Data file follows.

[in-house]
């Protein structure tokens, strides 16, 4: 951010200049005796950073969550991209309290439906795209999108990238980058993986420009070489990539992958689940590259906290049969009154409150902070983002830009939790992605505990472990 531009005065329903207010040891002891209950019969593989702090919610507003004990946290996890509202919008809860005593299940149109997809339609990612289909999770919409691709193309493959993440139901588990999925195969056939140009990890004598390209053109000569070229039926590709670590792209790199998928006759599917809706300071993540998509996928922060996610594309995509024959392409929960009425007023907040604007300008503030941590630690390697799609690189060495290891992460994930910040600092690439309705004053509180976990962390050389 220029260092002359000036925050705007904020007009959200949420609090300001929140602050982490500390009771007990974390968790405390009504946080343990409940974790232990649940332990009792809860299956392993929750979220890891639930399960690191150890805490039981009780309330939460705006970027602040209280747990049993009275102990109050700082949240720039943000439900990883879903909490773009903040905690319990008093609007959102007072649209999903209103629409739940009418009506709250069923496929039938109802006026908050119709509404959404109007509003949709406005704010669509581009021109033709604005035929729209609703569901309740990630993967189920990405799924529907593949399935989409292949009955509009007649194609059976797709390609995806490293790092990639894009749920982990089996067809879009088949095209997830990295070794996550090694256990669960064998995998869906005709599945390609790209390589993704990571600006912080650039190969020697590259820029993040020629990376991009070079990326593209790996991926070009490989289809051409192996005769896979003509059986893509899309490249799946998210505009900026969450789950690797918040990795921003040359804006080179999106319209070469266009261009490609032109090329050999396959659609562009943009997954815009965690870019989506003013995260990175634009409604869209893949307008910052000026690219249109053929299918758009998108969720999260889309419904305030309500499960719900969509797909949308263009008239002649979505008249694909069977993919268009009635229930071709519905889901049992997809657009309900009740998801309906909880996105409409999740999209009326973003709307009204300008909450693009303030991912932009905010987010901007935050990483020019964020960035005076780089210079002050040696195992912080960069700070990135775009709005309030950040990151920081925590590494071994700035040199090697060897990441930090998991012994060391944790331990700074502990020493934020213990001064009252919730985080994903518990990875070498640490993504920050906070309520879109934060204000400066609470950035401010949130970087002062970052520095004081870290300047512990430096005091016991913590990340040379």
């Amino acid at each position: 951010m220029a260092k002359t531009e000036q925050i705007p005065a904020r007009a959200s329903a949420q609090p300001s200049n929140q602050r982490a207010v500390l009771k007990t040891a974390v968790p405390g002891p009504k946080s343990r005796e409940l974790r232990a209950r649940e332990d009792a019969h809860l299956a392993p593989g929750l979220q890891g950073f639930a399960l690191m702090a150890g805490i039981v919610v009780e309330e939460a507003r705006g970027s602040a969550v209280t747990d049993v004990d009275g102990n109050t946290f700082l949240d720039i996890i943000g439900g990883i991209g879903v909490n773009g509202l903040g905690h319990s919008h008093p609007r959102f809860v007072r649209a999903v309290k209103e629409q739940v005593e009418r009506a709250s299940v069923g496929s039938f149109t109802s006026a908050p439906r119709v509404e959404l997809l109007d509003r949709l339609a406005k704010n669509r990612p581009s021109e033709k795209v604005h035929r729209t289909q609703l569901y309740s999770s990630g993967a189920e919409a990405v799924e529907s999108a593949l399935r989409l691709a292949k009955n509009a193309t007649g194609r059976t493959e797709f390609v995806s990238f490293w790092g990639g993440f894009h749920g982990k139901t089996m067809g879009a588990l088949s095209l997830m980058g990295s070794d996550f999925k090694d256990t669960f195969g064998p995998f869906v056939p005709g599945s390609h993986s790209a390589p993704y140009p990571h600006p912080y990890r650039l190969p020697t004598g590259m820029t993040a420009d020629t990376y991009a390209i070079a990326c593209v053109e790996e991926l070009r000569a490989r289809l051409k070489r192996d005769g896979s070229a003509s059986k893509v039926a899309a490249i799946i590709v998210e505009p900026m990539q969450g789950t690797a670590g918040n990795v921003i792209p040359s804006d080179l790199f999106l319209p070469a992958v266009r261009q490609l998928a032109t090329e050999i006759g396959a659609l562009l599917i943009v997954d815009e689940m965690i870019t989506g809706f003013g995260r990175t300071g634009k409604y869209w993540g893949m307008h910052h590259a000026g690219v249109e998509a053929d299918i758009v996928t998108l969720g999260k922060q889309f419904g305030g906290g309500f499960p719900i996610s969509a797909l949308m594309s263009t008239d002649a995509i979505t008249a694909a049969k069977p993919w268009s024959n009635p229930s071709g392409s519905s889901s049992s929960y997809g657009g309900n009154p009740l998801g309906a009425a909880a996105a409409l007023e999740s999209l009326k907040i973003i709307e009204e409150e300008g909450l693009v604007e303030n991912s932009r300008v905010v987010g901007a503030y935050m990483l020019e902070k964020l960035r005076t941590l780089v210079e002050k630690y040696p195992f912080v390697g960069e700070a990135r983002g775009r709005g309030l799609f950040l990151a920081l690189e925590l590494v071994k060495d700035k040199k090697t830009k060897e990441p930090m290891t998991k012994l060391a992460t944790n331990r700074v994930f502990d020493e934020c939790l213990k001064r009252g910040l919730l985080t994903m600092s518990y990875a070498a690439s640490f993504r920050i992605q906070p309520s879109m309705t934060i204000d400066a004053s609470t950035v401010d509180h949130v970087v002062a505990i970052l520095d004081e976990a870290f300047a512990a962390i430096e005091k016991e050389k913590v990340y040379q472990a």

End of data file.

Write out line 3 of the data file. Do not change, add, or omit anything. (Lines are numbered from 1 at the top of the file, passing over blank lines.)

């Amino acid at each position: 951010m220029a260092k002359t531009e000036q925050i705007p005065a904020r007009a959200s329903a949420q609090p300001s200049n929140q602050r982490a207010v500390l009771k007990t040891a974390v968790p405390g002891p009504k946080s343990r005796e409940l974790r232990a209950r649940e332990d009792a019969h809860l299956a392993p593989g929750l979220q890891g950073f639930a399960l690191m702090a150890g805490i039981v919610v009780e309330e939460a507003r705006g970027s602040a969550v209280t747990d049993v004990d009275g102990n109050t946290f700082l949240d720039i996890i943000g439900g990883i991209g879903v909490n773009g509202l903040g905690h319990s919008h008093p609007r959102f809860v007072r649209a999903v309290k209103e629409q739940v005593e009418r009506a709250s299940v069923g496929s039938f149109t109802s006026a908050p439906r119709v509404e959404l997809l109007d509003r949709l339609a406005k704010n669509r990612p581009s021109e033709k795209v604005h035929r729209t289909q609703l569901y309740s999770s990630g993967a189920e919409a990405v799924e529907s999108a593949l399935r989409l691709a292949k009955n509009a193309t007649g194609r059976t493959e797709f390609v995806s990238f490293w790092g990639g993440f894009h749920g982990k139901t089996m067809g879009a588990l088949s095209l997830m980058g990295s070794d996550f999925k090694d256990t669960f195969g064998p995998f869906v056939p005709g599945s390609h993986s790209a390589p993704y140009p990571h600006p912080y990890r650039l190969p020697t004598g590259m820029t993040a420009d020629t990376y991009a390209i070079a990326c593209v053109e790996e991926l070009r000569a490989r289809l051409k070489r192996d005769g896979s070229a003509s059986k893509v039926a899309a490249i799946i590709v998210e505009p900026m990539q969450g789950t690797a670590g918040n990795v921003i792209p040359s804006d080179l790199f999106l319209p070469a992958v266009r261009q490609l998928a032109t090329e050999i006759g396959a659609l562009l599917i943009v997954d815009e689940m965690i870019t989506g809706f003013g995260r990175t300071g634009k409604y869209w993540g893949m307008h910052h590259a000026g690219v249109e998509a053929d299918i758009v996928t998108l969720g999260k922060q889309f419904g305030g906290g309500f499960p719900i996610s969509a797909l949308m594309s263009t008239d002649a995509i979505t008249a694909a049969k069977p993919w268009s024959n009635p229930s071709g392409s519905s889901s049992s929960y997809g657009g309900n009154p009740l998801g309906a009425a909880a996105a409409l007023e999740s999209l009326k907040i973003i709307e009204e409150e300008g909450l693009v604007e303030n991912s932009r300008v905010v987010g901007a503030y935050m990483l020019e902070k964020l960035r005076t941590l780089v210079e002050k630690y040696p195992f912080v390697g960069e700070a990135r983002g775009r709005g309030l799609f950040l990151a920081l690189e925590l590494v071994k060495d700035k040199k090697t830009k060897e990441p930090m290891t998991k012994l060391a992460t944790n331990r700074v994930f502990d020493e934020c939790l213990k001064r009252g910040l919730l985080t994903m600092s518990y990875a070498a690439s640490f993504r920050i992605q906070p309520s879109m309705t934060i204000d400066a004053s609470t950035v401010d509180h949130v970087v002062a505990i970052l520095d004081e976990a870290f300047a512990a962390i430096e005091k016991e050389k913590v990340y040379q472990a």